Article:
Gap Inc.’s turnaround efforts appear to be gaining ground based on its first-quarter results.
The apparel retailer swung to a profit of $166 million, or $0.43 per share, from a loss of $932 million, or $2.51 per share, in the year period. Excluding one-time charges associated with the sale of Janie & Jack and Intermix, Gap earned $0.48 per share during the quarter, which past an expected loss of $0.05 per share.
Total revenue increased to $3.99 billion from $2.11 billion a year earlier, when the retailer’s stores were temporarily closed amid the pandemic. Analysts had an estimated revenue of $3.45 billion.
By brand, Old Navy, comparable sales rose 35% year-over-year and were up 25% versus 2019. Athleta’s comparable sales rose 27% from last year, and increased 46% on a two-year basis. (The two brands accounted for 66% of company-wide sales in the first quarter.) Banana Republic’s comparable sales fell 4% year-over-year and were down 22% versus 2019.
At Gap’s namesake banner, comparable sales globally grew 29% year-over-year but were down 1% on a two-year basis. But the brand’s comparable sales in rose 9% from 2019.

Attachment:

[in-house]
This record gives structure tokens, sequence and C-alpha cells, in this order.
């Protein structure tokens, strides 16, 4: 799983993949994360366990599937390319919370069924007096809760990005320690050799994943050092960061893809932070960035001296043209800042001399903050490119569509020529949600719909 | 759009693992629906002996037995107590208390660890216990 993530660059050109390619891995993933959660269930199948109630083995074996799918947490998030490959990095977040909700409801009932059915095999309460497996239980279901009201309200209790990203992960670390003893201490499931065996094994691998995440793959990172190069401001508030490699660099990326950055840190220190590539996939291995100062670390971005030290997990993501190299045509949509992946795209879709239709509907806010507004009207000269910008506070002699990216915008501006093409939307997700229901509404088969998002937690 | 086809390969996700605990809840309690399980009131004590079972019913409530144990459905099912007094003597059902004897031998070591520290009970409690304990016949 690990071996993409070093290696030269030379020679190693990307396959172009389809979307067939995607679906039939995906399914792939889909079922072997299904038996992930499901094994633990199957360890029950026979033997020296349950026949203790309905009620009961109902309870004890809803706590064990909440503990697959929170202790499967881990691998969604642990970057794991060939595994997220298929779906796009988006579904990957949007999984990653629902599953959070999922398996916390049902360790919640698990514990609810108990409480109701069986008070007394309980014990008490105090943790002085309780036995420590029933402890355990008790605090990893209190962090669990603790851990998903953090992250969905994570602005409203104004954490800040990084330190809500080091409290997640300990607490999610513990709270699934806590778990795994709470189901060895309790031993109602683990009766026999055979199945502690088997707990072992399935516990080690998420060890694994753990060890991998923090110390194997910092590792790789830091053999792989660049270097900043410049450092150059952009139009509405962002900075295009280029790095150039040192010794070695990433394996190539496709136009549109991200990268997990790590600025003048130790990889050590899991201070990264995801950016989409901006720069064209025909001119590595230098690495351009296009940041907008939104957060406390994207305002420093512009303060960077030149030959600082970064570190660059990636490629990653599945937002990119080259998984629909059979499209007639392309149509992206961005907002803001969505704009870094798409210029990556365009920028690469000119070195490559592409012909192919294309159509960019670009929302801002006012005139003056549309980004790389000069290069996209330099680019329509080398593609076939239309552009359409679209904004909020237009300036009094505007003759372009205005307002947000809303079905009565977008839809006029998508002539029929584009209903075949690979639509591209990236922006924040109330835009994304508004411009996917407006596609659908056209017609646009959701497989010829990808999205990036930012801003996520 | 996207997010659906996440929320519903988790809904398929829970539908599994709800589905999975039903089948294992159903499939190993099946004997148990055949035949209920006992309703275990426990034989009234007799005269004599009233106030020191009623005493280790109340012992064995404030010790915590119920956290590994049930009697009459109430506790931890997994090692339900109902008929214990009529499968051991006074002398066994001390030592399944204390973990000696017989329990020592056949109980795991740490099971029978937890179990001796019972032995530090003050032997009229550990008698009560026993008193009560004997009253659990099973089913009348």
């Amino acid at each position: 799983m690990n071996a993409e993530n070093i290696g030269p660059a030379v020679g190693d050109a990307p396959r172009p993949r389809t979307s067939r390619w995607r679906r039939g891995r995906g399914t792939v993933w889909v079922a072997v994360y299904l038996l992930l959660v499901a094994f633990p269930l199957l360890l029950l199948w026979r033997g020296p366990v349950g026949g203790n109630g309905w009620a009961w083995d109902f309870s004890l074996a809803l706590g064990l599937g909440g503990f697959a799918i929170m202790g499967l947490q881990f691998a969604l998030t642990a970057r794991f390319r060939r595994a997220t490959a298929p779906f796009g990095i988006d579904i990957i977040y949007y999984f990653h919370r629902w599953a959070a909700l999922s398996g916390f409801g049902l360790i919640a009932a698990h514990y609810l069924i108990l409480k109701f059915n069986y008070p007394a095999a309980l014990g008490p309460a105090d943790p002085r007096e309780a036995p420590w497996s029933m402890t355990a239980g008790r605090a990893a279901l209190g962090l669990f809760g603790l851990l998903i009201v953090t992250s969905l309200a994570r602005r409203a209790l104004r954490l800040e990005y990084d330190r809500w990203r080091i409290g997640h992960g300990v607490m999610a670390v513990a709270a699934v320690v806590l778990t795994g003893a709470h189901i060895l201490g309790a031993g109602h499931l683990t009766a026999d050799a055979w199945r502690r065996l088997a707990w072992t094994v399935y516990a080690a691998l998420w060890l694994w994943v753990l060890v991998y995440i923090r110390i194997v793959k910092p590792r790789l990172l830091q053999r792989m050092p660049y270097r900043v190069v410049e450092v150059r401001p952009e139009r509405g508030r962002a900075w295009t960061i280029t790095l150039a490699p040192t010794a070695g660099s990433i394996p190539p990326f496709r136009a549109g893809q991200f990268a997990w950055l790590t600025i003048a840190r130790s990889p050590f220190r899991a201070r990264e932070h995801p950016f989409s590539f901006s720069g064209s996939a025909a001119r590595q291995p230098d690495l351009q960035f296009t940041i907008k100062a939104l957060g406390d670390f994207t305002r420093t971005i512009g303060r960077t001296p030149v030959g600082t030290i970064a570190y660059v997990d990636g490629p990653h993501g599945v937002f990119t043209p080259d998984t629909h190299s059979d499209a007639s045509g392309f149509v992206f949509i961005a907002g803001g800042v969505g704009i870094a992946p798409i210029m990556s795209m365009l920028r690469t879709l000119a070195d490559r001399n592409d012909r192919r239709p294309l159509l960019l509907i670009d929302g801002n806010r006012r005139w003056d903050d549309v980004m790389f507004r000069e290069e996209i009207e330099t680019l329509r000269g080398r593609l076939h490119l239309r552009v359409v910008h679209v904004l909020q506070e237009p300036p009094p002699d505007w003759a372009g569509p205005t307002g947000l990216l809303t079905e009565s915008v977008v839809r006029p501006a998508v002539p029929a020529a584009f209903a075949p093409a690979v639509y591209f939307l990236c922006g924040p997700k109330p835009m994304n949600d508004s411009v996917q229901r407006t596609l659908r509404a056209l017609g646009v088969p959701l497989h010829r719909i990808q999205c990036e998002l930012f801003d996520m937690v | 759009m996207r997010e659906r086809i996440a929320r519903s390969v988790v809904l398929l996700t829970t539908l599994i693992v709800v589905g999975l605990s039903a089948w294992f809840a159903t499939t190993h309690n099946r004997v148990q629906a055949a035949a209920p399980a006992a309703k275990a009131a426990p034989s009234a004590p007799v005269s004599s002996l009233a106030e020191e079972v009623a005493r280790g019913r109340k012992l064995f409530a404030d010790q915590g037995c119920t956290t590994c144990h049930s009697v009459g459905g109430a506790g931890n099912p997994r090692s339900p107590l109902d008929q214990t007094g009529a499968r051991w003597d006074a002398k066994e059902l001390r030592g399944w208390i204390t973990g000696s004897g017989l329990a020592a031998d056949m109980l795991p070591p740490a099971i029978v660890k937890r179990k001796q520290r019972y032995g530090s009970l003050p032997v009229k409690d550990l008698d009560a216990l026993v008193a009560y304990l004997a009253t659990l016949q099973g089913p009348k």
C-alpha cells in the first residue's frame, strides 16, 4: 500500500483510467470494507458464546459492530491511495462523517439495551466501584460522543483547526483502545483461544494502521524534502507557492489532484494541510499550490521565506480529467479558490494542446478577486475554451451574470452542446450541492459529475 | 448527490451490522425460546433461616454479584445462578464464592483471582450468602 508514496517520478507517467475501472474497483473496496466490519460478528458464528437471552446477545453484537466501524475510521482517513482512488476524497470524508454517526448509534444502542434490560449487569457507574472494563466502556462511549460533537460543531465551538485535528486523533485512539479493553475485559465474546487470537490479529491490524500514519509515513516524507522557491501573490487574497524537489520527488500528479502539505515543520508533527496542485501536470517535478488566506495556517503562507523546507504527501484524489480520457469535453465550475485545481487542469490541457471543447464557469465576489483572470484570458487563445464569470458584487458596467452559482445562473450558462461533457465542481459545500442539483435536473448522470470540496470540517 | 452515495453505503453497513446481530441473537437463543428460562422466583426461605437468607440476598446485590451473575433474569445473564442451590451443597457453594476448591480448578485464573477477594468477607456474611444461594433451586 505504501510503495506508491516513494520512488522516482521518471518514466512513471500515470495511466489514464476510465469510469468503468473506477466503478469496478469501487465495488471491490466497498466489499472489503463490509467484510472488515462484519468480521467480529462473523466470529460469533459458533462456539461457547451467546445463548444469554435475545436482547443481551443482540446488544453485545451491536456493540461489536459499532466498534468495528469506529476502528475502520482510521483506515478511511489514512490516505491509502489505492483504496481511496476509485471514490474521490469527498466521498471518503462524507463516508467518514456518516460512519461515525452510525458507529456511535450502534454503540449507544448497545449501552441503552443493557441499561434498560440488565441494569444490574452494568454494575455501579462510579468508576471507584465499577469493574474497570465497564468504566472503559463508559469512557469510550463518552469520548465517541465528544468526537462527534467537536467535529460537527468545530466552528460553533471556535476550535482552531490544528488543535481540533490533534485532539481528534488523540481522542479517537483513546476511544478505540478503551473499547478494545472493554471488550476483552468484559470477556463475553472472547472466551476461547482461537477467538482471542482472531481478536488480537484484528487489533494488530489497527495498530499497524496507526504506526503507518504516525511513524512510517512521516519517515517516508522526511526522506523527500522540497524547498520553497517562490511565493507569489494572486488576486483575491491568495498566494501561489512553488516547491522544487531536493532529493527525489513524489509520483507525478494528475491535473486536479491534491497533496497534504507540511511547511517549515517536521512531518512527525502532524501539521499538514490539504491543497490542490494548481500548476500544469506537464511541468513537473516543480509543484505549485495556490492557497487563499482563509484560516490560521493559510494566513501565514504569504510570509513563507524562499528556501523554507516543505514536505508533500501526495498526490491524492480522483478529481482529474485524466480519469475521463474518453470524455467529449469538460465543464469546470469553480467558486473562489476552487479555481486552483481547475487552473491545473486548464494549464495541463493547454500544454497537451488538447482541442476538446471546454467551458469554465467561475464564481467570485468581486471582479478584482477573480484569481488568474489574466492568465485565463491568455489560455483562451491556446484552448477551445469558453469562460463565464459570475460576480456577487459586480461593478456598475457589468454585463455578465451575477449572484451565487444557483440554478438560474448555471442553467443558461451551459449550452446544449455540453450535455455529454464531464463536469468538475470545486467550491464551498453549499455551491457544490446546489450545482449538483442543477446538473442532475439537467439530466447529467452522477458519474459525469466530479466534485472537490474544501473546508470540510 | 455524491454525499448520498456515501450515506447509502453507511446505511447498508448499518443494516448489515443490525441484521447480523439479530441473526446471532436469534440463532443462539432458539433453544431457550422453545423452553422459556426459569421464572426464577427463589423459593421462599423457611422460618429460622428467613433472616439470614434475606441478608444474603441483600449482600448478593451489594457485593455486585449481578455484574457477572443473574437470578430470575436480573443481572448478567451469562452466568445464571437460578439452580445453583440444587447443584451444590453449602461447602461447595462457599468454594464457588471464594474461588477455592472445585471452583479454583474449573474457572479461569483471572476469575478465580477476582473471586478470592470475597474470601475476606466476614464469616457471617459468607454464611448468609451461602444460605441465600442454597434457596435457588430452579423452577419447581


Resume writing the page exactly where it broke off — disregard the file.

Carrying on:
Online sales grew 82% from the first quarter of 2019 and represented 40% of total sales. Store sales declined 16% versus the first quarter of 2019, which the retailer attributed primarily due to strategic closures and COVID-19 closures outside of the U.S.
“Our Power Plan 2023 is taking hold," said CEO Sonia Syngal. "Investments in demand-generation, coupled with macro tailwinds, supercharged our brands. Gap Inc. delivered sales growth of 8% over 2019 pre-COVID levels, with particular strength at Old Navy and Athleta, a healthy and growing Gap business in North America, and market share gains that outpaced the industry. As store traffic came back, we sustained our digital dominance with 82% online growth versus 2019."
Unveiled last fall, the company's "power plan" is a three-year strategy that involves putting its resources behind the growth and potential of its billion-dollar brands Old Navy, Gap, Banana Republic and Athleta. Earlier this month, the retailer entered into an agreement to sell its upscale Intermix brand. The deal came on the heels of Go Global Retail’s acquisition of Gap’s premium children’s wear brand, Janie and Jack.
In remarks about the first quarter, Syngal said that while active and fleece continue to soar, there was also a resurgence in summer fashion with dresses rebounding, "showing that customers are emerging from the crisis wanting to express their style without sacrificing the comfort and digital convenience they’ve become accustomed to."
Based on its strong first-quarter results, Gap is now expecting adjusted earnings to be in a range of $1.60 to $1.75 per share this year, with net sales rising in the low- to mid-twenty percent range from 2020. Previously, the company was looking for mid- to high-teens percentage sales growth.